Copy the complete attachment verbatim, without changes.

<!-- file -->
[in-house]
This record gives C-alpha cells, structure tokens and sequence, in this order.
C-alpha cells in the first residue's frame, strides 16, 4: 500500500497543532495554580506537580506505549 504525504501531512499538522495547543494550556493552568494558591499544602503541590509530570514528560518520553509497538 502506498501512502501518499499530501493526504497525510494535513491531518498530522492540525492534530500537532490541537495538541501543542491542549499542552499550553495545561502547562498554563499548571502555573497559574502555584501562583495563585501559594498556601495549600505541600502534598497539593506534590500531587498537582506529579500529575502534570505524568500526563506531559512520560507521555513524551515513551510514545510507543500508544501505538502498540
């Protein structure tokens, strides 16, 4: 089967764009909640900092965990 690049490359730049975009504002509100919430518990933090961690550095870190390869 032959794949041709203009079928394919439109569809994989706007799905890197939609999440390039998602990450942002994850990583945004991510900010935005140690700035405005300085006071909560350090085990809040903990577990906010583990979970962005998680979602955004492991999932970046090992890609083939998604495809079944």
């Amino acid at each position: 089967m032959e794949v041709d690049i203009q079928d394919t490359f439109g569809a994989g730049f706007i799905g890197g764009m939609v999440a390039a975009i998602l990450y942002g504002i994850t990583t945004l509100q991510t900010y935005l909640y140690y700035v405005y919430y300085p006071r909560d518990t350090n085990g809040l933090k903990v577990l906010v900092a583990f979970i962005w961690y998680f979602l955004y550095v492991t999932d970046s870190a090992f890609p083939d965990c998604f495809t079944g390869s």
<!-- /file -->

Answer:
[in-house]
This record gives C-alpha cells, structure tokens and sequence, in this order.
C-alpha cells in the first residue's frame, strides 16, 4: 500500500497543532495554580506537580506505549 504525504501531512499538522495547543494550556493552568494558591499544602503541590509530570514528560518520553509497538 502506498501512502501518499499530501493526504497525510494535513491531518498530522492540525492534530500537532490541537495538541501543542491542549499542552499550553495545561502547562498554563499548571502555573497559574502555584501562583495563585501559594498556601495549600505541600502534598497539593506534590500531587498537582506529579500529575502534570505524568500526563506531559512520560507521555513524551515513551510514545510507543500508544501505538502498540
């Protein structure tokens, strides 16, 4: 089967764009909640900092965990 690049490359730049975009504002509100919430518990933090961690550095870190390869 032959794949041709203009079928394919439109569809994989706007799905890197939609999440390039998602990450942002994850990583945004991510900010935005140690700035405005300085006071909560350090085990809040903990577990906010583990979970962005998680979602955004492991999932970046090992890609083939998604495809079944």
């Amino acid at each position: 089967m032959e794949v041709d690049i203009q079928d394919t490359f439109g569809a994989g730049f706007i799905g890197g764009m939609v999440a390039a975009i998602l990450y942002g504002i994850t990583t945004l509100q991510t900010y935005l909640y140690y700035v405005y919430y300085p006071r909560d518990t350090n085990g809040l933090k903990v577990l906010v900092a583990f979970i962005w961690y998680f979602l955004y550095v492991t999932d970046s870190a090992f890609p083939d965990c998604f495809t079944g390869s």